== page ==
Once a year when Pam’s gardens are at a summer peak I venture out to capture her work in early morning light. For this third image of the begonia series I used the same handheld Canon EOS 1Ds Mark III SLR but with the Canon lens EF 100 mm f 2.8L IS USM variable lens. Click me for the first post, “Begonia Grandis.”
Click photograph for a larger view.
The bee on the right, in sharp focus, was a puzzle to me. I am familiar with it, they are very common around here, and striking with a bright green shiny thorax. For this post I decided to identify it.
After thirty minutes of poking around I found a list of New York Wild bees on the Cornell CALS (College of Agriculture and Life Sciences) site. It is in the form of an excel spreadsheet and very helpful. There are over 400 species listed. Using the “filter” feature I found the six families and, for each, did a web search. I am 98% sure this bee is in the family Halictidae, known as “sweat bees,” being attracted to the salt of perspiration they use for nutrition.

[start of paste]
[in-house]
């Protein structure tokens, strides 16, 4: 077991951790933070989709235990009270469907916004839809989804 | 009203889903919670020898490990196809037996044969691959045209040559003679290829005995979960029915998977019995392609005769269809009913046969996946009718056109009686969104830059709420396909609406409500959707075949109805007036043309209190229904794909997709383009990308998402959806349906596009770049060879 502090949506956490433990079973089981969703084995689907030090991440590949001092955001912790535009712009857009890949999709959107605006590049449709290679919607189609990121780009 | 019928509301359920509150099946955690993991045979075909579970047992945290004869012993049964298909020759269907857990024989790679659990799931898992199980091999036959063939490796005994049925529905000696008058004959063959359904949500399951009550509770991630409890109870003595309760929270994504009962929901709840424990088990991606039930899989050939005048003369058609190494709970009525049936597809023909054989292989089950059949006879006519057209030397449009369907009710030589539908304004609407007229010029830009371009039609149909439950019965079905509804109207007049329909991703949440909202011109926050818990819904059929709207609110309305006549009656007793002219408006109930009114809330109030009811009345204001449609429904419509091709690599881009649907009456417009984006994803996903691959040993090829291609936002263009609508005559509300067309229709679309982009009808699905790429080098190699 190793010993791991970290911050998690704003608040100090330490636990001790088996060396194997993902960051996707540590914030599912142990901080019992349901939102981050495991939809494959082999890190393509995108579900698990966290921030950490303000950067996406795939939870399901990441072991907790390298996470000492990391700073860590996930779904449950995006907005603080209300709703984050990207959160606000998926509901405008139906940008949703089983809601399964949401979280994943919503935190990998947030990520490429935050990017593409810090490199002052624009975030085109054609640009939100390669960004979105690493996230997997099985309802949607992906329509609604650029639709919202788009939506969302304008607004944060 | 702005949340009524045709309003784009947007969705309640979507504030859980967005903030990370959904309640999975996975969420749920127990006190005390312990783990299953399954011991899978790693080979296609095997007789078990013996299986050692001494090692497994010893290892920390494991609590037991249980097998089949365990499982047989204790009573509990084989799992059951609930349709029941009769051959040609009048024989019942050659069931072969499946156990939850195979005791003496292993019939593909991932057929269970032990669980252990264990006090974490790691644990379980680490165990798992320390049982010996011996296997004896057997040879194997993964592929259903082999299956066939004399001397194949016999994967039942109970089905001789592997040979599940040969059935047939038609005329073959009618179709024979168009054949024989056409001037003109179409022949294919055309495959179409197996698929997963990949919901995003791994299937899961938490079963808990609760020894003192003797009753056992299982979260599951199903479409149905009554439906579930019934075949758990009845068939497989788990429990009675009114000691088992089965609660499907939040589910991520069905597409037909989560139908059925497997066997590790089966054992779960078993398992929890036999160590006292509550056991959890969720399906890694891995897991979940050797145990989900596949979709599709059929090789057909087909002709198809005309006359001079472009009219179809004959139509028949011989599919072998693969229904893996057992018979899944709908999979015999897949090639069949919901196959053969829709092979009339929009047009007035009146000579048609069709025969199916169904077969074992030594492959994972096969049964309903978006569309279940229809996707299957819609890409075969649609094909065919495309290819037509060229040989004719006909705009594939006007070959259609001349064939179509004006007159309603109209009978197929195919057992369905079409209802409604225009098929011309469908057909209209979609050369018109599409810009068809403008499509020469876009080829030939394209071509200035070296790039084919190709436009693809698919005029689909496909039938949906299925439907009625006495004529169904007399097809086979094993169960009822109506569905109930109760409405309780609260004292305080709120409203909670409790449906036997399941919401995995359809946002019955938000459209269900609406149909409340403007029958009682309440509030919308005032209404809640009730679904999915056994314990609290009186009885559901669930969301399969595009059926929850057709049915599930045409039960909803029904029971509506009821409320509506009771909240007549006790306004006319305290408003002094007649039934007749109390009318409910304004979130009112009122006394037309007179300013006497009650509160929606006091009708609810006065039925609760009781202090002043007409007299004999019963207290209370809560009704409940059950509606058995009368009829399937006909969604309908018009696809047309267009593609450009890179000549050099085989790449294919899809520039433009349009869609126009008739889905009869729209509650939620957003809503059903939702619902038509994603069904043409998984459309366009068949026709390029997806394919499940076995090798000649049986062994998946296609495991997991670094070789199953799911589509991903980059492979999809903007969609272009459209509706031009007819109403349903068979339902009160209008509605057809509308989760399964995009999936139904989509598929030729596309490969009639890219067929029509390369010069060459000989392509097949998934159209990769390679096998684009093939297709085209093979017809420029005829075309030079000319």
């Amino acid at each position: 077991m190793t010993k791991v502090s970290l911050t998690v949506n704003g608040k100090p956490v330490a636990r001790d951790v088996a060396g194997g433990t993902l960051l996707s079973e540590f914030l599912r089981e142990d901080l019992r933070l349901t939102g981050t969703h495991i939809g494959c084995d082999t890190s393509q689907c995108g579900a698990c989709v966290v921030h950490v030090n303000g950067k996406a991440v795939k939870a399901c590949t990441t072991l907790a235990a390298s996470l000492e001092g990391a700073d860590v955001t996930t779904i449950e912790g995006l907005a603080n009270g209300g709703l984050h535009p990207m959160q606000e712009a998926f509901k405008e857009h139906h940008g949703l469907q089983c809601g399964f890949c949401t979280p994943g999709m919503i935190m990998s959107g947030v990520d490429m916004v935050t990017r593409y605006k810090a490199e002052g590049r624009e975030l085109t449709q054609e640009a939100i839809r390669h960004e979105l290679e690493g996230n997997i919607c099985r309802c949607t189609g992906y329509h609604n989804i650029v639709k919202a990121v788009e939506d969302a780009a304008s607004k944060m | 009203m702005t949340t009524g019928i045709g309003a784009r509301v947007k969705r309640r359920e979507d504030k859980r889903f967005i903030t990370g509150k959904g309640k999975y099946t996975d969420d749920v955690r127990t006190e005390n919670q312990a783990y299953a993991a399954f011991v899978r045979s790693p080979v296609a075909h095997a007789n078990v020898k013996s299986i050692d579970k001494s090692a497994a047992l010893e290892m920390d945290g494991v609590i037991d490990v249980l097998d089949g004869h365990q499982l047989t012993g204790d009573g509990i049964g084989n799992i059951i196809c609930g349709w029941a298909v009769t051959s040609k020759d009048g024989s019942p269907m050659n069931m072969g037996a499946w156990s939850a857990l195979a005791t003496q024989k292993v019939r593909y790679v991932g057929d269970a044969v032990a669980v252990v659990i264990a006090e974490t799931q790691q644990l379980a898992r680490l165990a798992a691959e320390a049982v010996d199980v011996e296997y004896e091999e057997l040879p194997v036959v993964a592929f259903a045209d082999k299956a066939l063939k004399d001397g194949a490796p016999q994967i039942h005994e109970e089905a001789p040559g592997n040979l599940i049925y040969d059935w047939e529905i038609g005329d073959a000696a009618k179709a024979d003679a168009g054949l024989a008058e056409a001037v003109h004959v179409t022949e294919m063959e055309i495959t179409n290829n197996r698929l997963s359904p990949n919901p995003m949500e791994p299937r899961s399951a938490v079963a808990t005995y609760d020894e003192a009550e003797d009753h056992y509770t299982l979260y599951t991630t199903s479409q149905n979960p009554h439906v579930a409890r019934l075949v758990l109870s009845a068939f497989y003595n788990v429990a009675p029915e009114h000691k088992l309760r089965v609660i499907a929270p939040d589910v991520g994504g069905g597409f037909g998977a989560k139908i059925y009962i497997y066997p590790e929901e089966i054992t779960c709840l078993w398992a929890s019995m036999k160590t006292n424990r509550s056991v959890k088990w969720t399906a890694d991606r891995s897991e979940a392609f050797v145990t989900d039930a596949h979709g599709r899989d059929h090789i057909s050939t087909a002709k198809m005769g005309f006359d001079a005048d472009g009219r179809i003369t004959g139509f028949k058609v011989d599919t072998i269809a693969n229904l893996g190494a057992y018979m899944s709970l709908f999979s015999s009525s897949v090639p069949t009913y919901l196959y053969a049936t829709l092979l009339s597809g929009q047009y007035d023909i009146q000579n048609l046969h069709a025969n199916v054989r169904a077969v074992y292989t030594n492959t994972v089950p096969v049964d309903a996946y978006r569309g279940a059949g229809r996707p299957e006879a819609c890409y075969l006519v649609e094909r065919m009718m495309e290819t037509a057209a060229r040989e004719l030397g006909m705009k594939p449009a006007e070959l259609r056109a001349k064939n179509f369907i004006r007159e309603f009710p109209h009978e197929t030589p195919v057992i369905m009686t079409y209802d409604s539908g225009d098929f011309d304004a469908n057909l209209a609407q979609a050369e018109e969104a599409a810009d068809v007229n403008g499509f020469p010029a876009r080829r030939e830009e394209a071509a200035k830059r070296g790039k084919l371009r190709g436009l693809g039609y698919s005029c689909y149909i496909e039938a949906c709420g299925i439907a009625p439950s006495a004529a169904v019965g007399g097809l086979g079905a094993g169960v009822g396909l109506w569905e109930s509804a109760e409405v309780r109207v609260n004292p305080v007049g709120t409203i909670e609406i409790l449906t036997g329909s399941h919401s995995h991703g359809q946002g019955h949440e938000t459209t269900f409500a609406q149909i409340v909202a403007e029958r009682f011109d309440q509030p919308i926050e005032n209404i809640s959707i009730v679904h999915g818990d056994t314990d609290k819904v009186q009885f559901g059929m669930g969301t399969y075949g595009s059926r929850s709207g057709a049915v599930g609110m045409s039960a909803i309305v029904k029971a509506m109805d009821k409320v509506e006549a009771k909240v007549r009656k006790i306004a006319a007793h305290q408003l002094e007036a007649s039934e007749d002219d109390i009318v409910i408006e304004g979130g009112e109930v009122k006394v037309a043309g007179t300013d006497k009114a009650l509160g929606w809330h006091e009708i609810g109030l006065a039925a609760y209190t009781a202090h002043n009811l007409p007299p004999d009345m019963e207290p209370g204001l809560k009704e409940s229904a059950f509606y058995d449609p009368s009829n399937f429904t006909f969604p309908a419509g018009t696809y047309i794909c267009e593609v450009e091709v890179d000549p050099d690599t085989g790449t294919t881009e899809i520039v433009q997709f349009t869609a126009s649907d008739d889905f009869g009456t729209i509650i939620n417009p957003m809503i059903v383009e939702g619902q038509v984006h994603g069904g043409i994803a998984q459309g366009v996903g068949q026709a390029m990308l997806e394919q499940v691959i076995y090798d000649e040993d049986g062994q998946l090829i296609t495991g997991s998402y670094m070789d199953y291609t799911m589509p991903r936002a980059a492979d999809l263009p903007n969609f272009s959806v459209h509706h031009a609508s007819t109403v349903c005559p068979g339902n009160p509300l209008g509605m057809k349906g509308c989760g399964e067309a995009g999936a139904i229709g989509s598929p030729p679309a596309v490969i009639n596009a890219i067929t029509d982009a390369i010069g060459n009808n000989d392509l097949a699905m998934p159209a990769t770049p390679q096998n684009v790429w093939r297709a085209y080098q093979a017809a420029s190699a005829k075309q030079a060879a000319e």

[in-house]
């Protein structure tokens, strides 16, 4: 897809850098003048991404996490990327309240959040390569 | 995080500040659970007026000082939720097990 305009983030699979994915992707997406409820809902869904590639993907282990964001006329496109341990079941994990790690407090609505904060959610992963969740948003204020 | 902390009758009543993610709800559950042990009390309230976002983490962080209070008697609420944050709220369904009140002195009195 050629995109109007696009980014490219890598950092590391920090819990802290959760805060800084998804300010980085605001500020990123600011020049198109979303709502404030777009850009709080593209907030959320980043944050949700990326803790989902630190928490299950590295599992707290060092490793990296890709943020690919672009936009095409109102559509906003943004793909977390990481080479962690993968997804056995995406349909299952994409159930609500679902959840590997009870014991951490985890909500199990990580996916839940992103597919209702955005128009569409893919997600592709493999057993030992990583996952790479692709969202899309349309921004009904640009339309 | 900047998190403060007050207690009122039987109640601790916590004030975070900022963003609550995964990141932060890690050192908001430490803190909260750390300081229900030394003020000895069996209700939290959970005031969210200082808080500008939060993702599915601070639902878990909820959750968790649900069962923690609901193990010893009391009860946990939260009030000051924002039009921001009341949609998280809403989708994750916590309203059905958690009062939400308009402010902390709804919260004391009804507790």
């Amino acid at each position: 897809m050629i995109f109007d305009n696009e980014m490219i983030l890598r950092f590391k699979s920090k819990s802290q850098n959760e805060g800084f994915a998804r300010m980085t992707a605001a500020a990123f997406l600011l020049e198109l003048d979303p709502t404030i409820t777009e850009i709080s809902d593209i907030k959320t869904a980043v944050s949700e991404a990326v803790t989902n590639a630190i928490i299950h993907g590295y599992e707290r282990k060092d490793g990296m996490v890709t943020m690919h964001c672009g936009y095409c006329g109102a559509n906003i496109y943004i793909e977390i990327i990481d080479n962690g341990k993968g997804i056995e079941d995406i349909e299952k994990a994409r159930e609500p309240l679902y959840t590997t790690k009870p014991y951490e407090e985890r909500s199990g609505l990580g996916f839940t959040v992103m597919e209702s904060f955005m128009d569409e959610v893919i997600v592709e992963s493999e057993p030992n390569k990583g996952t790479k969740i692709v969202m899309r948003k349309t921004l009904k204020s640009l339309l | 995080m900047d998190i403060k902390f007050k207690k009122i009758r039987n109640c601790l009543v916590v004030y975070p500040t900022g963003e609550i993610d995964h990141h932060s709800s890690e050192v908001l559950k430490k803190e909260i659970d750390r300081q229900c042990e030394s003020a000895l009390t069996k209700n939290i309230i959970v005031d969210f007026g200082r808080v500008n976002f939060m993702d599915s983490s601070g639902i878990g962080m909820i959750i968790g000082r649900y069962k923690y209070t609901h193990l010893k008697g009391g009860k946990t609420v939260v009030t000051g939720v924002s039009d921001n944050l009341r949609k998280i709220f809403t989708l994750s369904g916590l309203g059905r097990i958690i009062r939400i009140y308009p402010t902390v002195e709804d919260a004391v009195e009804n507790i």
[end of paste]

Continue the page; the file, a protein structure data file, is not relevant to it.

Next I looked as the first name in the species designation within the family Halictidae. Tjhis is the genus. There were not many, in a few minutes singling out Agapostemon, known as the “metallic green sweat bee.” I did not find it necessary to hone in on the exact species as members of the genus Agapostemon have defining characteristics.
There are four species listed on the Cornell CALS spreadsheet, all are ground nesting and solitary. Sweat bees are useful as crop pollinators. In Texas they can replace honeybees for pollination of cotton.
The lens is designed for macro work and is a fixed focus, it can capture small details without needed to be close to the subject. I decided to crop the image down to emphasize the bees. The sharper focus is on the sweat bee